Stated another way, there is no inherent reason that the size of the Social Security shortfall, measured into eternity, should change from year to year. Unless the Social Security actuaries change their views about future birth and death rates, future growth rates, or other such factors, the shortfall will be the same from year to year. It will only appear to increase in dollar terms because of the reduction in the value of the dollar.
The Actual Cost of Waiting to Act
Waiting to act on Social Security does have a cost, but the Administration is misidentifying its source and substantially exaggerating its size. Waiting to act a year means that the same shortfall must be paid down over a slightly shorter period of time. For instance, as of 2003, savings to close the Social Security shortfall could be achieved in all years from 2003 on. But if action did not occur in 2003, the same shortfall would have to be closed over a period that is one year shorter, since 2003 would have passed. To make up for the fact that no savings were achieved in 2003, the annual adjustment necessary to restore solvency to the Social Security system must be slightly larger over the remaining years. This is the true cost of waiting.
- From 2003 to 2004, the size of the policy changes needed to restore full solvency into eternity increased by 0.02 percent of the Gross Domestic Product (the basic measure of the size of the economy) due to the delay of one year. In other words, the cost of closing the shortfall increased by an amount equal to two one-hundredths of one percent of the economy, measured over the period from 2004 into eternity.
- This increase of 0.02 percent of GDP is equivalent to an additional $2 billion per year, relative to today's economy. In other words, the cost of restoring full solvency to Social Security into eternity is about $2 billion higher for each year that we postpone such legislation. But the size of the tax cuts enacted in 2001 and 2003 just for the top 1 percent of households equals about $45 billion in 2005, or more than 20 times the cost of a one-year delay in implementing a Social Security fix.
- Over the "infinite horizon," 0.02 percent of GDP is equivalent to a total of $150 billion. (This is the $2 billion per year cost of waiting added up over time and expressed in present-value terms.) Put differently, under the measure of the cost of restoring Social Security solvency into eternity (a measure that the American Academy of Actuaries has strongly criticized as a misleading measure that should not be used in policy debates), an additional $150 billion in total savings would need to be achieved over the period from 2004 on because no action had been taken in 2003. In comparison, the total size of the 2001 and 2003 tax cuts over the infinite horizon is $16.4 trillion, or almost 110 times as much.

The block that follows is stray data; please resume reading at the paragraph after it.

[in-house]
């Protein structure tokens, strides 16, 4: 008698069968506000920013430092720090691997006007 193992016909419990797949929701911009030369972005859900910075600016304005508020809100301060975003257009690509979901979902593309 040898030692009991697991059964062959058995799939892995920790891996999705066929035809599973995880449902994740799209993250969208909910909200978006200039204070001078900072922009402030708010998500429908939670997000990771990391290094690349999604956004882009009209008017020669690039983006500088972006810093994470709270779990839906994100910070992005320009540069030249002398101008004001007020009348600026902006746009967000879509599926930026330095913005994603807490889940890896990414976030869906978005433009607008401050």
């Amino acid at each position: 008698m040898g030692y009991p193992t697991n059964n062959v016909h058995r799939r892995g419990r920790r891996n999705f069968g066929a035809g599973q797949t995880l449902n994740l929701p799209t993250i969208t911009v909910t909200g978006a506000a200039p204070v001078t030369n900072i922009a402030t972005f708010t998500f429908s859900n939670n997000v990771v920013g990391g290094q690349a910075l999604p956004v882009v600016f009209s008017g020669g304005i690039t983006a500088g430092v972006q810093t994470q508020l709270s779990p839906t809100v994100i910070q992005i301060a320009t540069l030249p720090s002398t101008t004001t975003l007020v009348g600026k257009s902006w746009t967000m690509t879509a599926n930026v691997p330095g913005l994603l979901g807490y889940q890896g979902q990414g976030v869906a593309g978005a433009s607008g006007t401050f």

- Over the more established and widely accepted way of measuring Social Security's solvency -- over the coming 75-year period -- the cost of deferring action a year is smaller. From 2003 to 2004, the size of the policy changes needed to restore solvency over the 75-year period rose by one one-hundredth of one percent of GDP, or close to $80 billion in present value.
A final point should be noted. Social Security must be viewed in the context of the overall federal budget. The federal government today faces large deficits. These deficits have two key effects. They increase future federal interest payments on the debt, and they reduce national saving, thereby reducing long-run economic growth. This means that these deficits will leave the federal budget and the economy with fewer resources to provide for the retirement and health care of the baby boomers.
Given this, any responsible plan to reform Social Security should have three aims. It should restore solvency in the Social Security system, improve the overall federal budget picture, and increase national saving. Some of the Social Security proposals being discussed by the White House and Congressional leadership, however, would increase deficits for more than 40 years and also would likely fail to produce any significant increase in national saving. These proposals would involve large amounts of new borrowing to finance private account plans; that borrowing could place additional strain on the budget and the economy. The borrowing entailed under a number of the leading plans dwarfs the $2 billion per year cost of waiting an additional year to act on Social Security.
This leads to the conclusion that it would be ill-advised to rush to enact unsound Social Security legislation that puts the federal government deeper in the red, even if such legislation might restore Social Security solvency on paper. The cost of waiting a few years could be substantially less than the cost of enacting changes that worsen the federal budget outlook for decades to come.
 George W. Bush, "Radio Address by the President to the Nation," January 15, 2005, available at http://www.whitehouse.gov/news/releases/2005/01/20050115.html.
 The present-value measurement is the standard way of presenting financial transactions occurring over long periods of time. One dollar in the future is worth less than one dollar today, and the present-value calculation takes into account this "time value" of money.